This is my second Toni Morrison novel. I read my first, Song of Solomon, in my AP English class at Washburn Rural. I needed that kind of dialogue to really enjoy this book. The minute I finished the book I started frantically searching for any articles I could find on the book's symbolism and the connotations of Morrison's word choice. But perhaps I'm just a little over analytical and can't enjoy a book for what it is on its surface — a good story.

I did however enjoy reading the book, and once my mind got used to Morrison's cadence I enjoyed the way the prose strung from image to image.

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Friday, April 10, 2009

Book 10: The Boy in the Striped Pajamas

The Boy in the Striped Pajamas The Boy in the Striped Pajamas by John Boyne

My review

rating: 4 of 5 stars
I really liked the book and I think anyone who is interested in the Holocaust should carve out a few hours of their time and digest this book in one big gulp.

My mother-in-law had mentioned this book to me right around the time the movie came out. It wasn't really on my radar at first, but when I returned from Israel I really wanted to dive deeper through books. We went to Yad Vashem in Jerusalem so I really wanted to learn more about the Holocaust. I have read Anne Frank and Night by Elie Wiesel, but I hadn't read any other narrative accounts.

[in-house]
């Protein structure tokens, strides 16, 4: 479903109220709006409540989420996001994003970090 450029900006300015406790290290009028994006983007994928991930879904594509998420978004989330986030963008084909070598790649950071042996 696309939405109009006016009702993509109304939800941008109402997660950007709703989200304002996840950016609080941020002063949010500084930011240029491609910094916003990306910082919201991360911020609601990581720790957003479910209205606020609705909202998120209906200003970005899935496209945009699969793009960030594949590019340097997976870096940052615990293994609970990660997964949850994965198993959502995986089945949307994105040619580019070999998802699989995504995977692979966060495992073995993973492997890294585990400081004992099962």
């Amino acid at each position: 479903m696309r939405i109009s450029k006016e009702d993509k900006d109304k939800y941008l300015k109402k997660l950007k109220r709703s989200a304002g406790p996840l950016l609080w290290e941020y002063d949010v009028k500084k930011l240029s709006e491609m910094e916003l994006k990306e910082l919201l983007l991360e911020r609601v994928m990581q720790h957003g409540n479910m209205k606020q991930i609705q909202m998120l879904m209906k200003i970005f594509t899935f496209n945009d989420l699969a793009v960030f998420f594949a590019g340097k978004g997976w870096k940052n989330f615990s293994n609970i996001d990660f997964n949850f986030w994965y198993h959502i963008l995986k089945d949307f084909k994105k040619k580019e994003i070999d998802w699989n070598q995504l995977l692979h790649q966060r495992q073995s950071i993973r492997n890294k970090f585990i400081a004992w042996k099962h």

While this is obviously fiction, but the fact that it was told from a young German boy's perspective was interesting. The Book Thief is also told from that perspective, but the protagonist in that story is from a family of sympathizers. Bruno's father is actually in charge of Auschwitz and he lives just outside the camp's tall fence.

It's hard to say I enjoyed this book because it was so tragic, but it truly was a fulfilling read. You have to be able to suspend your judgment a bit as you read this book. I also found the author's notes and the interview with the author in the back of my edition worth the read. He explains his reasoning behind a lot of the story.

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Sunday, April 5, 2009

For all that is holy...

Remember this?

That star is still there. What is the worst thing that could happen if I take it down for them and put it somewhere for safekeeping?